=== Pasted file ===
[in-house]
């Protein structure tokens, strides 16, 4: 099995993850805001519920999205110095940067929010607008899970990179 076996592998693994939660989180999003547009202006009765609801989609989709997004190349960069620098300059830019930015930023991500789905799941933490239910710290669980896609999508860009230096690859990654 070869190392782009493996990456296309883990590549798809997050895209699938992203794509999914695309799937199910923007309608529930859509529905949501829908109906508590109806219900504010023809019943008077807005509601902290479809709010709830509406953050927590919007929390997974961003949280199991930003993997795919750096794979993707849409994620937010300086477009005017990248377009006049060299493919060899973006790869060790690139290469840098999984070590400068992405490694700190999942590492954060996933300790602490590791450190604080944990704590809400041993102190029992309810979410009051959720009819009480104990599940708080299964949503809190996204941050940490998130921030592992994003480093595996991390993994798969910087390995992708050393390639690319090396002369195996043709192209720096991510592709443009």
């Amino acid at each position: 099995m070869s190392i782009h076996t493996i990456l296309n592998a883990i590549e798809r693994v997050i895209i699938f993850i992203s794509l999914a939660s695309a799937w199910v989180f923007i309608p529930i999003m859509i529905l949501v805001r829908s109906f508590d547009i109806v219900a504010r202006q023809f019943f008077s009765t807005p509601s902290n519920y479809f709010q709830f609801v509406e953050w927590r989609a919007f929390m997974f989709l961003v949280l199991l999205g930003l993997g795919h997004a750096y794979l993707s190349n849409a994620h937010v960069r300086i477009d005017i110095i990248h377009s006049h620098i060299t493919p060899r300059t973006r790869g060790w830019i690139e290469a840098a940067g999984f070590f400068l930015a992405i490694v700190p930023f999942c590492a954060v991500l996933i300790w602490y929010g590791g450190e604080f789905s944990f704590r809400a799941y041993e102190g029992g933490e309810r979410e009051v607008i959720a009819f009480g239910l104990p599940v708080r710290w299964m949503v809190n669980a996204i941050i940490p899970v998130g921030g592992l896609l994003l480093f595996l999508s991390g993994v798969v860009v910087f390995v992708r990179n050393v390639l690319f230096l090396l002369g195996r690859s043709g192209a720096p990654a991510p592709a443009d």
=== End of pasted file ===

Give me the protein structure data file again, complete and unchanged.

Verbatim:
[in-house]
């Protein structure tokens, strides 16, 4: 099995993850805001519920999205110095940067929010607008899970990179 076996592998693994939660989180999003547009202006009765609801989609989709997004190349960069620098300059830019930015930023991500789905799941933490239910710290669980896609999508860009230096690859990654 070869190392782009493996990456296309883990590549798809997050895209699938992203794509999914695309799937199910923007309608529930859509529905949501829908109906508590109806219900504010023809019943008077807005509601902290479809709010709830509406953050927590919007929390997974961003949280199991930003993997795919750096794979993707849409994620937010300086477009005017990248377009006049060299493919060899973006790869060790690139290469840098999984070590400068992405490694700190999942590492954060996933300790602490590791450190604080944990704590809400041993102190029992309810979410009051959720009819009480104990599940708080299964949503809190996204941050940490998130921030592992994003480093595996991390993994798969910087390995992708050393390639690319090396002369195996043709192209720096991510592709443009």
């Amino acid at each position: 099995m070869s190392i782009h076996t493996i990456l296309n592998a883990i590549e798809r693994v997050i895209i699938f993850i992203s794509l999914a939660s695309a799937w199910v989180f923007i309608p529930i999003m859509i529905l949501v805001r829908s109906f508590d547009i109806v219900a504010r202006q023809f019943f008077s009765t807005p509601s902290n519920y479809f709010q709830f609801v509406e953050w927590r989609a919007f929390m997974f989709l961003v949280l199991l999205g930003l993997g795919h997004a750096y794979l993707s190349n849409a994620h937010v960069r300086i477009d005017i110095i990248h377009s006049h620098i060299t493919p060899r300059t973006r790869g060790w830019i690139e290469a840098a940067g999984f070590f400068l930015a992405i490694v700190p930023f999942c590492a954060v991500l996933i300790w602490y929010g590791g450190e604080f789905s944990f704590r809400a799941y041993e102190g029992g933490e309810r979410e009051v607008i959720a009819f009480g239910l104990p599940v708080r710290w299964m949503v809190n669980a996204i941050i940490p899970v998130g921030g592992l896609l994003l480093f595996l999508s991390g993994v798969v860009v910087f390995v992708r990179n050393v390639l690319f230096l090396l002369g195996r690859s043709g192209a720096p990654a991510p592709a443009d």